Bomb dating and age determination of large pelagic sharks
Journal article, Peer reviewed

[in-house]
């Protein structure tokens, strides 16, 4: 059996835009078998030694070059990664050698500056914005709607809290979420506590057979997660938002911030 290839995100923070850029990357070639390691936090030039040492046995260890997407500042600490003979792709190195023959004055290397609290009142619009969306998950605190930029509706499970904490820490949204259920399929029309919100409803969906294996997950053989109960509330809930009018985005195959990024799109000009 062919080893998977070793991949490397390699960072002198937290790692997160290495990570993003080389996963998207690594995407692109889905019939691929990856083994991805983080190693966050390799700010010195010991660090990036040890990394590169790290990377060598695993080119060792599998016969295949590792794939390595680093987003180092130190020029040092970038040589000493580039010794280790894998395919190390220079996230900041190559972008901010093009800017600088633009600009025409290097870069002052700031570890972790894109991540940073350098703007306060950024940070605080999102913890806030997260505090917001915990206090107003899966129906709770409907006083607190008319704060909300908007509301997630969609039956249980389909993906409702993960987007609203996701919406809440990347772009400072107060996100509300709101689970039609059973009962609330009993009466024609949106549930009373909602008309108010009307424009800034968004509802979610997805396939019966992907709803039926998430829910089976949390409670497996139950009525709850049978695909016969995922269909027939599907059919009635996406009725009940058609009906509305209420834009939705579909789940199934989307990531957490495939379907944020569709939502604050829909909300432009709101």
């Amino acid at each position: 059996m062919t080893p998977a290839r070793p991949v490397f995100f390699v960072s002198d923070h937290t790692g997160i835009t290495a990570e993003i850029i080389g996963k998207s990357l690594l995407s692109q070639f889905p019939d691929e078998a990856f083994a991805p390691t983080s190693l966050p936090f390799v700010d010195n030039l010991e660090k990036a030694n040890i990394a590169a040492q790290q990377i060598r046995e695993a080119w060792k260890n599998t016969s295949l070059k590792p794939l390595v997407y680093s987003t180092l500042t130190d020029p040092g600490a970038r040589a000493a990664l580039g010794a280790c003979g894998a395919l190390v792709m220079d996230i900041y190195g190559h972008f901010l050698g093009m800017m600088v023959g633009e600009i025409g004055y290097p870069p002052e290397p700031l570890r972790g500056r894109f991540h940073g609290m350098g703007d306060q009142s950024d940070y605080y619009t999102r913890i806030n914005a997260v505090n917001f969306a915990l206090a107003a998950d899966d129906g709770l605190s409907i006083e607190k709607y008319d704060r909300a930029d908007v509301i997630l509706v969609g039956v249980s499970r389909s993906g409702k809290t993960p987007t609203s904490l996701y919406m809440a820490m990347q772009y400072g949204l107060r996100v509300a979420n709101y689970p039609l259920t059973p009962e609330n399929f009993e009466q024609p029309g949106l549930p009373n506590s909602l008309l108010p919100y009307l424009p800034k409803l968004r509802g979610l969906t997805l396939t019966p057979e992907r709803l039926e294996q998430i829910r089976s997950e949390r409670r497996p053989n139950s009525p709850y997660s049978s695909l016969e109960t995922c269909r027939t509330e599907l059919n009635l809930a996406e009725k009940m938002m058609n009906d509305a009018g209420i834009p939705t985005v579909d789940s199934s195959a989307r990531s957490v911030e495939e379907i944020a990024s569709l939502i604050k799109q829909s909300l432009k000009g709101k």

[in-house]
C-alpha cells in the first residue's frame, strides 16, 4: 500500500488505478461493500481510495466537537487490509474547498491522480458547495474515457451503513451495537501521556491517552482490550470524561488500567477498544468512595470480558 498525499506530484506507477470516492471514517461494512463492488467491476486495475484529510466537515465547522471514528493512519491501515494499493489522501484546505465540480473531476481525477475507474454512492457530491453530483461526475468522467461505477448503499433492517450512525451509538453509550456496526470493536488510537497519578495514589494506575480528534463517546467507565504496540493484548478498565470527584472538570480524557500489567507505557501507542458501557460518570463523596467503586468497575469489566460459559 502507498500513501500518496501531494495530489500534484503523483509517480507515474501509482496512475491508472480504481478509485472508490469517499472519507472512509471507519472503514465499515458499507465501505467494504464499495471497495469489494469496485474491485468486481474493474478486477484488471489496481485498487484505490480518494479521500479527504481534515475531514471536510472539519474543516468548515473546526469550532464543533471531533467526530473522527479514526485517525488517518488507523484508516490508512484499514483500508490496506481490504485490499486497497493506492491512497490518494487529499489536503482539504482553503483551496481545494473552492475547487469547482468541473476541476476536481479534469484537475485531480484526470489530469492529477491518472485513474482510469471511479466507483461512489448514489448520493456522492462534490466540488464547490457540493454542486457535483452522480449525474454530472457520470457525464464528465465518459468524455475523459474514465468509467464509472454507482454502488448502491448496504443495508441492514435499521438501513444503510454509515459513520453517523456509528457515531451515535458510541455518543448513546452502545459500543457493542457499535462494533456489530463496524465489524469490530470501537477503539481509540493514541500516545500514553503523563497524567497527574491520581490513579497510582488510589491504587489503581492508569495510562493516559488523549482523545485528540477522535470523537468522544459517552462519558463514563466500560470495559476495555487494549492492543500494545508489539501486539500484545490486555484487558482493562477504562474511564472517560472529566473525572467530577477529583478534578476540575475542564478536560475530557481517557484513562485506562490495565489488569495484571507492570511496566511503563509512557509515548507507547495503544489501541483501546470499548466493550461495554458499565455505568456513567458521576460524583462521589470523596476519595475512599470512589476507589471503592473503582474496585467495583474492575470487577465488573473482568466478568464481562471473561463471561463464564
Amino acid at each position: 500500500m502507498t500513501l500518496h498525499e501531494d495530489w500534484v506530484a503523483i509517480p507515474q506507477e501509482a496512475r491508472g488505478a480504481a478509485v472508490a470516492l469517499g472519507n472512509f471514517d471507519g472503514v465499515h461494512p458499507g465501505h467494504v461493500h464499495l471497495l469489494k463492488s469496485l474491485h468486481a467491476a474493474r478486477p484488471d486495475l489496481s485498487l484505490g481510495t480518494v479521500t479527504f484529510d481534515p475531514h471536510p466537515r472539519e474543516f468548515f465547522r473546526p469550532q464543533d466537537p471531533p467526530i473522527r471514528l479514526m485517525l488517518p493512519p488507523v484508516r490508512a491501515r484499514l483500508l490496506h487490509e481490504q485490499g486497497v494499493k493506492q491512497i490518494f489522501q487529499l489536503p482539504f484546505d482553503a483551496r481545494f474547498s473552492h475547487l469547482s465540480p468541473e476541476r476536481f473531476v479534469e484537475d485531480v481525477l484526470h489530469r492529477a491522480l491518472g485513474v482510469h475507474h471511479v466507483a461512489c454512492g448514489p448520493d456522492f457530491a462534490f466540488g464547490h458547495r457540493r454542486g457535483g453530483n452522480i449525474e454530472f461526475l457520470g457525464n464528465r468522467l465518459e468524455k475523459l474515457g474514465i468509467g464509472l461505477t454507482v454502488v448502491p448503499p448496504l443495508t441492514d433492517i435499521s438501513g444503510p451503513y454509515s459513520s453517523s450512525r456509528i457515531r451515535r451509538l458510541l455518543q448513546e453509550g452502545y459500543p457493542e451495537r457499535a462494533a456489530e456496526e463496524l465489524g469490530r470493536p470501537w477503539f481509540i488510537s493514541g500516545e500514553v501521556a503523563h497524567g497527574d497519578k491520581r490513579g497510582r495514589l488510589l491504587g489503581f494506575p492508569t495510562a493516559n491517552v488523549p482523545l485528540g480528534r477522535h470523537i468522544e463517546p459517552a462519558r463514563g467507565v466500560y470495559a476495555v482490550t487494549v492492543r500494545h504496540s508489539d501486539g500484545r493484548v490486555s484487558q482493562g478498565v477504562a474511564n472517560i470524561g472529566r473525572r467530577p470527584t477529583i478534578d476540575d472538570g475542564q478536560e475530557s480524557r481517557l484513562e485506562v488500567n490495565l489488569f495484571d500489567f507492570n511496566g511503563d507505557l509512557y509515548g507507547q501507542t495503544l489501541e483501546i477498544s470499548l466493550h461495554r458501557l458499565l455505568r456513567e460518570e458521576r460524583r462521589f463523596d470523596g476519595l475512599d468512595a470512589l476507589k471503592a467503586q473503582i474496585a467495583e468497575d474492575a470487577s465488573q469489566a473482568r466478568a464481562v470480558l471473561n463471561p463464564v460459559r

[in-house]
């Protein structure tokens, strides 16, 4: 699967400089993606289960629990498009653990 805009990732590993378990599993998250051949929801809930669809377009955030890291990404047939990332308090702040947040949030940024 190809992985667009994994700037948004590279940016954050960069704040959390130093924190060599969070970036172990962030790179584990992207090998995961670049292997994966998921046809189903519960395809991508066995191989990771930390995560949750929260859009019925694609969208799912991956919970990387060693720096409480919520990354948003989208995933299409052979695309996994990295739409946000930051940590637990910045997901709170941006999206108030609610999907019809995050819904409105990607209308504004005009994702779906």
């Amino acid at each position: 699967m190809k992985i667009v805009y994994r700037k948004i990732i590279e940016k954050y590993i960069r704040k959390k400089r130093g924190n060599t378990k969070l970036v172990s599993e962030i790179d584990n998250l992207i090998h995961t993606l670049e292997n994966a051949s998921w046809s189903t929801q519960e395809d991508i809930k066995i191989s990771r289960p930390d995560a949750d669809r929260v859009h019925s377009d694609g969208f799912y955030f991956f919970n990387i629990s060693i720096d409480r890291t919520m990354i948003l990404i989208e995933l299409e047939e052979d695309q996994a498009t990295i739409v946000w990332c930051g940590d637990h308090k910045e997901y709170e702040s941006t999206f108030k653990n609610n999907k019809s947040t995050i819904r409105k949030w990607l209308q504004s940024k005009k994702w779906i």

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Despite their notoriety and role as apex predators, the longevity of large pelagic sharks such as the porbeagle (Lamna nasus) and shortfin mako (Isurus oxyrinchus) is unknown. Vertebral growth bands provide an accurate indicator of age in young porbeagle, but age validation has never been reported for any large shark species past the age of sexual maturity. Here, we report the first application of bomb radiocarbon as an age validation method for longlived sharks based on date-specific incorporation of radiocarbon into vertebral growth bands. Our results indicate that porbeagle vertebrae recorded and preserved a bomb radiocarbon pulse in growth bands formed during the 1960s. Through comparison of radiocarbon assays in young, known-age porbeagle collected in the 1960s with the corresponding growth bands in old porbeagle collected later, we confirm the validity of porbeagle vertebral growth band counts as accurate annual age indicators to an age of at least 26 years. The radiocarbon signatures of porbeagle vertebral growth bands appear to be temporally and metabolically stable and derived mainly from the radiocarbon content of their prey. Preliminary radiocarbon assays of shortfin mako vertebrae suggest that current methods for determining shortfin mako age are incorrect.